An ice shelf is poised to break off from a Greenland glacier and float out to sea as an island twice the size of Manhattan, scientists say.
"I don't know exactly when," Jason Box, a climatologist with Ohio State Unversity's Byrd Polar Research Center, told OurAmazingPlanet. "I wouldn’t be surprised if it happened today — or if it happened next summer."
Just a year ago, in August 2010, the same glacier produced an even larger iceberg — a mass of ice four times the size of Manhattan, the largest in recorded Greenland history — yet researchers warn that the next spectacular break could have more-dire consequences.
Box said it's not clear when the 62-square-mile (160 square kilometers) ice shelf, which is dangling from Greenland's Petermann Glacier, will detach from the mainland. "I think it's more likely to occur during periods of melt, and that's coming to an end, so I'm losing confidence it's going to break this year," Box said.
Ice shelves are enormous plates of ice that float on polar seas but are connected to the shoreline by the land-bound glaciers that feed into them.
During much of the Arctic melt season, summer sunlight pounds the Earth's highest latitudes nearly 24 hours a day. Melting typically draws to a close in early to mid-September, when cooler temperatures and shorter days arrive.
Box said scientists first noticed a jagged crack in the glacier's ice — a growing rift he dubbed 'The Big Kahuna' — in 2008. However, a subsequent search through satellite data revealed the rift first appeared about eight years earlier.
"We can see the crack widening in the past year through satellite pictures, so it seems imminent," Box said.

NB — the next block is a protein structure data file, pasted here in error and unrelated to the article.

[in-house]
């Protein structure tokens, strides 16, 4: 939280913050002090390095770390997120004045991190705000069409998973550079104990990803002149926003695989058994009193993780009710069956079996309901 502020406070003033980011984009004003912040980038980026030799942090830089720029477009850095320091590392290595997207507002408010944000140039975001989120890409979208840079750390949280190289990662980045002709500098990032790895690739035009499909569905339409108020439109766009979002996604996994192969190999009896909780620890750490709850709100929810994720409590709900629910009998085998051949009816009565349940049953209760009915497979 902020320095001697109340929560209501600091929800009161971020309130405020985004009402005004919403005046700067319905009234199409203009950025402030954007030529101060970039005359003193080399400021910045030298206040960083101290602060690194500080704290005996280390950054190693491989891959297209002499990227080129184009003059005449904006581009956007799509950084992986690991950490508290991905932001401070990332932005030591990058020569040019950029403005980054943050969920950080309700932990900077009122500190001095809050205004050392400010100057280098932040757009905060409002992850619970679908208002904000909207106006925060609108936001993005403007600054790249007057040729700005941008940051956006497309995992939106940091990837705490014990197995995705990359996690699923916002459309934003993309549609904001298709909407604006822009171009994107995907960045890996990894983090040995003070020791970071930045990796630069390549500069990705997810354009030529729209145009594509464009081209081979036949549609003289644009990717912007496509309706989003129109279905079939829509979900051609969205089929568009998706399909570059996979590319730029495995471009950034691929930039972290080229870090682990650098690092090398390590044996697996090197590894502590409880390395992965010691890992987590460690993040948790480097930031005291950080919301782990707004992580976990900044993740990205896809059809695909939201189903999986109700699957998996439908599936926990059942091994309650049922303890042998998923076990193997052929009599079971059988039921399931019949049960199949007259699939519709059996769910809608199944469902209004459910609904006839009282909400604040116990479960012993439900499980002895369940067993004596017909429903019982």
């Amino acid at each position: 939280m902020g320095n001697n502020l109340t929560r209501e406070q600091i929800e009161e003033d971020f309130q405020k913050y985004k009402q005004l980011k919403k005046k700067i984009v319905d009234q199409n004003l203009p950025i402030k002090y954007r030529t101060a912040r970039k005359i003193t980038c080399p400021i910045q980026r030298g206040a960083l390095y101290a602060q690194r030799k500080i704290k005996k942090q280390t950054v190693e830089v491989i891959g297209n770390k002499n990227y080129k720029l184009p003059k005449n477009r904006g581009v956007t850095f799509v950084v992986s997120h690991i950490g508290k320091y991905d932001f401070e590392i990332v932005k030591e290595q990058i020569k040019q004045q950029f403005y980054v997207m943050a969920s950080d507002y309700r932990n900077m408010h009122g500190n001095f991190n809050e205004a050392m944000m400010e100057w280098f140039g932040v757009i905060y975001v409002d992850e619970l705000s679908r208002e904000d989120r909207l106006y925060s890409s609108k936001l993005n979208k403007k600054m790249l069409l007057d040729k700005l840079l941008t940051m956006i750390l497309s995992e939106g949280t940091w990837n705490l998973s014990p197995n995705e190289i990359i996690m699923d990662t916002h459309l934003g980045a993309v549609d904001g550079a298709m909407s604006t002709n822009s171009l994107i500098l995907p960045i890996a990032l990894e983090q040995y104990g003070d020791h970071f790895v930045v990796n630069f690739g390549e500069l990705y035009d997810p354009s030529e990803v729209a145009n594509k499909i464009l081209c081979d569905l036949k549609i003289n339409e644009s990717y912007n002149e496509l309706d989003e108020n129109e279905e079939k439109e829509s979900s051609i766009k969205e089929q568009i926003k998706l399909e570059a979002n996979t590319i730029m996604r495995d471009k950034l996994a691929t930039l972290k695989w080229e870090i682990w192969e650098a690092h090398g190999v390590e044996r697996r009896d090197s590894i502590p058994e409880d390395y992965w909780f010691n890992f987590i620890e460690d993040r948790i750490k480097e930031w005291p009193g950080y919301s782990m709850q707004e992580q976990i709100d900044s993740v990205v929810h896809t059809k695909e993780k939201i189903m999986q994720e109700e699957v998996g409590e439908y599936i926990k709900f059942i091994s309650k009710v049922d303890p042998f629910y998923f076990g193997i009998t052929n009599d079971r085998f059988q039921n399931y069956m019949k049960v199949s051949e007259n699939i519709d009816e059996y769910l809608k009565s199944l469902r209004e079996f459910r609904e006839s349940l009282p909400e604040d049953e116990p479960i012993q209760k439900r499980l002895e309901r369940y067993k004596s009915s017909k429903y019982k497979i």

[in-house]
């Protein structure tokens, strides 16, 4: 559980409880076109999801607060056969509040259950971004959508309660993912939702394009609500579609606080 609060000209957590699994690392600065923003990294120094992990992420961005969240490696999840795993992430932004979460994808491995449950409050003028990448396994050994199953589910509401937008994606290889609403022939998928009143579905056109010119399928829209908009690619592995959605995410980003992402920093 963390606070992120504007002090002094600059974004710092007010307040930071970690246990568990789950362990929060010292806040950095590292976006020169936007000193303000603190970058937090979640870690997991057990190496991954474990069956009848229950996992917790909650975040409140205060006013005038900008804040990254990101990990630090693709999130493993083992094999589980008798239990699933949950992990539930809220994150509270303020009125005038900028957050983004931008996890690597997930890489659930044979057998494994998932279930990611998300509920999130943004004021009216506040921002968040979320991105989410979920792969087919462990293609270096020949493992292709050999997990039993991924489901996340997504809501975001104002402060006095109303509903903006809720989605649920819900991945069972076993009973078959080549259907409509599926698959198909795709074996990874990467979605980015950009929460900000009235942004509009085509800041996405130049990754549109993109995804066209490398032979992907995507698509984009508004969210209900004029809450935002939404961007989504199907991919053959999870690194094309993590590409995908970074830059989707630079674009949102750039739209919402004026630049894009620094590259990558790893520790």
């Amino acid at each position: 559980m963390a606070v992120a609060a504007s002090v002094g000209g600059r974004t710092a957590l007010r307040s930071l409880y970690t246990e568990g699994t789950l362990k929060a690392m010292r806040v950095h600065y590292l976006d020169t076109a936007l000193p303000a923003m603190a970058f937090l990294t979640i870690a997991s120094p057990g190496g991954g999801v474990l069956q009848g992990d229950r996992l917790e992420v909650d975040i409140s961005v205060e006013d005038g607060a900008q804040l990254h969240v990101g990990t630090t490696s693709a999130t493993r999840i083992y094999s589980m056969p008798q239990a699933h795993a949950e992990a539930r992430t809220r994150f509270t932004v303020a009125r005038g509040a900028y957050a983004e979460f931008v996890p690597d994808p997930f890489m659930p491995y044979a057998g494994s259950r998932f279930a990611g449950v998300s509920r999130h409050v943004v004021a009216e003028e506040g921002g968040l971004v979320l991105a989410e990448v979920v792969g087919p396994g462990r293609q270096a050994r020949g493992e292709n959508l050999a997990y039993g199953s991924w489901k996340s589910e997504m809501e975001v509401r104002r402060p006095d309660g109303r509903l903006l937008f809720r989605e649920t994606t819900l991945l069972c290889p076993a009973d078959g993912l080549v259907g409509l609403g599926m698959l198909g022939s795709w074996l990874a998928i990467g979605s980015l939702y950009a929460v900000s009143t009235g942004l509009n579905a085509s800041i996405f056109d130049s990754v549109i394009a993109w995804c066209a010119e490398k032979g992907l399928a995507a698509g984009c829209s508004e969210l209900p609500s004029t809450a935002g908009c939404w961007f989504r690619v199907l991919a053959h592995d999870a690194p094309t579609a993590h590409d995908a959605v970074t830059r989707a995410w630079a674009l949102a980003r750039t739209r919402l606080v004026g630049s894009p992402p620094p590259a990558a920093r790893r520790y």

Ice shelf collapse can affect sea levels. Polar research has revealed that ice shelves act as giant floating doorstops for the glaciers that feed them; when ice shelves disappear, the glaciers that push against them speed up, reach the sea more quickly and thus melt faster.
Melting glaciers contribute to rising sea levels, which have wide-reaching effects around the world.
"Even though this is a far-off place, changes in the Arctic do influence the rest of us," Box said, pointing out that rising sea levels can magnify the effects of storm surges and flooding.
Satellite data indicate last year's ice shelf break-off didn't lead to significant glacier speed-up. But this ice shelf appears to be more firmly wedged against fjord walls, thereby serving as more of a restraint. "It seems a lot more likely that this next piece, when it goes, will produce a much larger speed increase," Box said.
The portion of the Petermann Glacier that separated last year is still on the loose. Although greatly reduced in size, the floating chunk of ice remains some 4.3 miles (7 km) long as it lingers near the Labrador Coast. "It is enormous!" Box said, adding that colossal chunks of floating ice can be hazards to shipping traffic and oil rigs.
- Gallery: An Expedition into Iceberg Alley
- Earth in the Balance: 7 Crucial Tipping Points
- 8 of the World's Most Endangered Places